It's 7pm... the paper said "after dinner"... technically that could mean 8:00 or 9:00... right?! Sure... Can we rewind? I'd really like to go back and do this morning and this afternoon... now I am nervous and a bit snippy at the kids... not snippy out loud really, just emotionally... ready for them to stop talking and kibbutzing (fooling around)... and, you know... just my nerves. Really, I'm glad they are in my space, like puppies... I like that. I love them. It's funny to have watched them lined up on the couch with iPods, iPhone, iPad today... a rare and special treat for them... a funny social story for me.
Rambling. I do that a lot. You are such good listeners and my brain and my heart are full tonight.
Chemo is Tuesday at 11:00. I am sort of excited-nervous. I don't mind going to chemo. The nurses are so nice, the space is fairly peaceful. I tune out the other patients, I'm somewhat anti-social to whatever goes on outside of my little cubicle...if it didn't seem rude I would pull my curtains shut and wear noise cancelling headphones. My Mom likes to people-watch... so the curtains open is my gift to her... plus then she provides these little commentaries that crack me up. It's win-win. I love my Mom. I am so grateful that she can and will and does come with me. I feel relaxed with her there. She is an amazing caregiver and I am absolutely blessed by her observing and serving way. And, she's my Mommy. And I super-need her.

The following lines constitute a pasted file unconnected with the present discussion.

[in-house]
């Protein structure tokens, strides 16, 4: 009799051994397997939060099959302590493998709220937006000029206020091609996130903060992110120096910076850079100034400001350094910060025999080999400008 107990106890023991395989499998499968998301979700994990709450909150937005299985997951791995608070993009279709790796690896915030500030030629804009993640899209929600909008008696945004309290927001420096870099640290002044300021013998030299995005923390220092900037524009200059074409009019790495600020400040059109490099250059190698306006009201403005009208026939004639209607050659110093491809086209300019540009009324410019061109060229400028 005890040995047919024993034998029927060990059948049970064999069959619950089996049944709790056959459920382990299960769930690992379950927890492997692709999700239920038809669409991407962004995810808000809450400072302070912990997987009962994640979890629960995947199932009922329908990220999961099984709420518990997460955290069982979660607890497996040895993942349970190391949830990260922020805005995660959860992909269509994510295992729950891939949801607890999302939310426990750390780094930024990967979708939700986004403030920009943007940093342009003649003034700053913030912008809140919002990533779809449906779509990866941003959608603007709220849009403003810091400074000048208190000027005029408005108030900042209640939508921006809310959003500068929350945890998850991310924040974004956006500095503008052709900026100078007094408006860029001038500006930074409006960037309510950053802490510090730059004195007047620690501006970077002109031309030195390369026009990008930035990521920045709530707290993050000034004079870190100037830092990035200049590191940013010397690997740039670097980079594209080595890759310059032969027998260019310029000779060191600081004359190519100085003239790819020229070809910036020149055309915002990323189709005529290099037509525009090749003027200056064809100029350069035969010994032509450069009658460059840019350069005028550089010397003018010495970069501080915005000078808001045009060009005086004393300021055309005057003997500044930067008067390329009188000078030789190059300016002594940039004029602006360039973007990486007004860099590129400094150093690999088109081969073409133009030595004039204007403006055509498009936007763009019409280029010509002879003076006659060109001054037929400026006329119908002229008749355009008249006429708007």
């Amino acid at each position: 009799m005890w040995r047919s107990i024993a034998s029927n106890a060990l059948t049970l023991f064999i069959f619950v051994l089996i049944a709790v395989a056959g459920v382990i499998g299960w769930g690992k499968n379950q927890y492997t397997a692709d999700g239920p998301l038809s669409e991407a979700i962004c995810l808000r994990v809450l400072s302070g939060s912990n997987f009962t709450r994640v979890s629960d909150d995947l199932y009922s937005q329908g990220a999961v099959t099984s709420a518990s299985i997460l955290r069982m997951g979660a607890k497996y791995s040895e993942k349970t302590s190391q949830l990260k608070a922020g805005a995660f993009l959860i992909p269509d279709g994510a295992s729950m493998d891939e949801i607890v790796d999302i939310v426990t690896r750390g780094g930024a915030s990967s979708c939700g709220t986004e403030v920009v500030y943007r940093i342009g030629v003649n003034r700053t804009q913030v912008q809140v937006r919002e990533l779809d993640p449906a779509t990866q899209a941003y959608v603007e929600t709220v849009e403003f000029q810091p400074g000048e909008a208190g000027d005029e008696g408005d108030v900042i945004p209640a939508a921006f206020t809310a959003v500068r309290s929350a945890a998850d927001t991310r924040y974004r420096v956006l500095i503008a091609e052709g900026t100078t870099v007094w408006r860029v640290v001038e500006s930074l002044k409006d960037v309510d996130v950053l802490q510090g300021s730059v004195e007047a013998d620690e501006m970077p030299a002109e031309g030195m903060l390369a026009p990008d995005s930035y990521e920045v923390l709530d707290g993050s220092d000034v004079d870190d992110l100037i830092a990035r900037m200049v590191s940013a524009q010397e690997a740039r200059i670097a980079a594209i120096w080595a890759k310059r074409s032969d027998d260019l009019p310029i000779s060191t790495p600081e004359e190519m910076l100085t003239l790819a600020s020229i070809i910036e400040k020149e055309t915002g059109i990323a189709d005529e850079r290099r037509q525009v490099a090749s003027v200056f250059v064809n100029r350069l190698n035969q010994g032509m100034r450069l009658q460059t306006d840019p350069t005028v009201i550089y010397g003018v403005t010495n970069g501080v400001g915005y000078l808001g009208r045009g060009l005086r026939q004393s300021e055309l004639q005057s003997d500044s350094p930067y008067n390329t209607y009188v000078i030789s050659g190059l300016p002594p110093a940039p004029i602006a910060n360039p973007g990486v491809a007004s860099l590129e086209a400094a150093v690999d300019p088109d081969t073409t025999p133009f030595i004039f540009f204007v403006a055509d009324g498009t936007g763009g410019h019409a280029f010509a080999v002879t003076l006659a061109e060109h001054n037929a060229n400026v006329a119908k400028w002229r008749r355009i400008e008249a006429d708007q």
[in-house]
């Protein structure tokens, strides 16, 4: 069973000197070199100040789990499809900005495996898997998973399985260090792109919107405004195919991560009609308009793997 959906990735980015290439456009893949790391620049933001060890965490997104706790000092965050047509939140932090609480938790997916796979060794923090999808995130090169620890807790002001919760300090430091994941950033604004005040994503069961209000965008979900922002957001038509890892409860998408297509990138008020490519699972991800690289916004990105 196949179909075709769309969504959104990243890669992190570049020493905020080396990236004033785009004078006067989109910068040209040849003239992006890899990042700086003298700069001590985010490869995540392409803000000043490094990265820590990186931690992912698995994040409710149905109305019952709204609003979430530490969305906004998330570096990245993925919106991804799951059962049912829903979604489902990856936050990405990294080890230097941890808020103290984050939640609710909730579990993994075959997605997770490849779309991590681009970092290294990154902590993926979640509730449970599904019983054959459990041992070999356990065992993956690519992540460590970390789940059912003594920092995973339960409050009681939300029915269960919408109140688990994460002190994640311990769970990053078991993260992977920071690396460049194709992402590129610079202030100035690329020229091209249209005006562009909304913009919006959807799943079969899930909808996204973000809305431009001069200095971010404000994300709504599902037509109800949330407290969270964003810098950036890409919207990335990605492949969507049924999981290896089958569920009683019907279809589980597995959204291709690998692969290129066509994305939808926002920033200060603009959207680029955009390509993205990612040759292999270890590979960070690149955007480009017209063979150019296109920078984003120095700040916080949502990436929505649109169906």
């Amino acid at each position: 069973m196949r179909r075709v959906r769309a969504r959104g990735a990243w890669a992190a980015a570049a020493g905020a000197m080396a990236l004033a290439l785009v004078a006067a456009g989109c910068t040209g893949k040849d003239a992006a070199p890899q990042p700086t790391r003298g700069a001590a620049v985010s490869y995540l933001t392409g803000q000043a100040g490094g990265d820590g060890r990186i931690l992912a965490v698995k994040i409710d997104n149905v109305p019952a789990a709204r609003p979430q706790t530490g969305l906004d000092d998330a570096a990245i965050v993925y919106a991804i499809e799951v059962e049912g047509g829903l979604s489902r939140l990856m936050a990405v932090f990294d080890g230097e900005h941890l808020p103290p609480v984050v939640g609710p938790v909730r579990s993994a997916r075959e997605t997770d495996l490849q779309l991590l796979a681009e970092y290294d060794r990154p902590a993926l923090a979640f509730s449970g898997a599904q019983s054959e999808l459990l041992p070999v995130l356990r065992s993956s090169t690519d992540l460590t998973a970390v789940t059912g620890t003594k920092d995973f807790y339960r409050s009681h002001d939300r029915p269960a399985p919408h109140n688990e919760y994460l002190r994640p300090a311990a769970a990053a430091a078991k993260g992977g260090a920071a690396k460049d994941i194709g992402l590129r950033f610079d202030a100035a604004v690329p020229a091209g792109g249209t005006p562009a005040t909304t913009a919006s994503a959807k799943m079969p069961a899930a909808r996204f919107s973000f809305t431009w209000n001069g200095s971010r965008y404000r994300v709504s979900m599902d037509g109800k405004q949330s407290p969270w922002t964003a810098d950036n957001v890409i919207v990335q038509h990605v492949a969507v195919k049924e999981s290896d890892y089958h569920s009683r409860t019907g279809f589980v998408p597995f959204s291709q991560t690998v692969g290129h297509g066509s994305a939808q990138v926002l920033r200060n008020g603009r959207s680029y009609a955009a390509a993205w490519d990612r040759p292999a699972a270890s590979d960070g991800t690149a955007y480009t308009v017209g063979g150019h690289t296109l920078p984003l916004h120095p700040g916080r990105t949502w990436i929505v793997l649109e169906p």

And I'm feeling... trepidation... about cycle 2. The chemo teach workshop thing told us that chemo is somewhat cumulative. That the second chemo is a little more... more to work through... than the first chemo. That the third is a little more... and so on. Each time you start off maybe a little less strong or well or something. I'm not naive. That makes sense to me. I also believe that for every stat there is a worst case and best case scenario... and I am fully expecting to be a best case scenario... someone needs to be, gets to be... and I say "Me!" Plus, with you all praying and asking, and God hearing and answering... I know it will all be as it should. And I have peace in that. And I am grateful for the good meds. And I am thankful that "your kind of cancer responds well to chemo" and I rest in the fact that God is bigger.
So many thoughts, so many emotions. I really do spend most days in a sort of skimming-the-surface and keeping the thinking and emotions balanced or at bay. There is a phrase "peace that passes understanding" that speaks of the kind of Peace God gives that just plain makes no sense. And that has always been my experience of God and I am so grateful that He is faithful and I accept that peace.
My specific prayer request today is this:
- that the dye won't upset my tummy, that the CT scan will be a smooth process
- that the CT Scan will show GOOD NEWS and SUCCESSFUL WORK by the chemo
- that I won't be a scaredy-cat... that I won't be afraid... that I won't feel panic... that I won't have fear
- that the chemo will be a smooth process, that the side effects will be manageable, that I will not have the killer heartburn this time
- that the cancer is shrinking to GONE! In Jesus' Name I pray for a full and complete and miraculous delivery from all cancer in this body and now.
- that our family will be immune to all germs and that I will be extra-protected, too
- that my white counts will stay high and strong and healthy, that my body will be strong
- peace for me, for Shawn, for the kids, for my parents and siblings and in-laws and extended family and friends and all of you who are holding us in your hearts
Sincerely, thank you.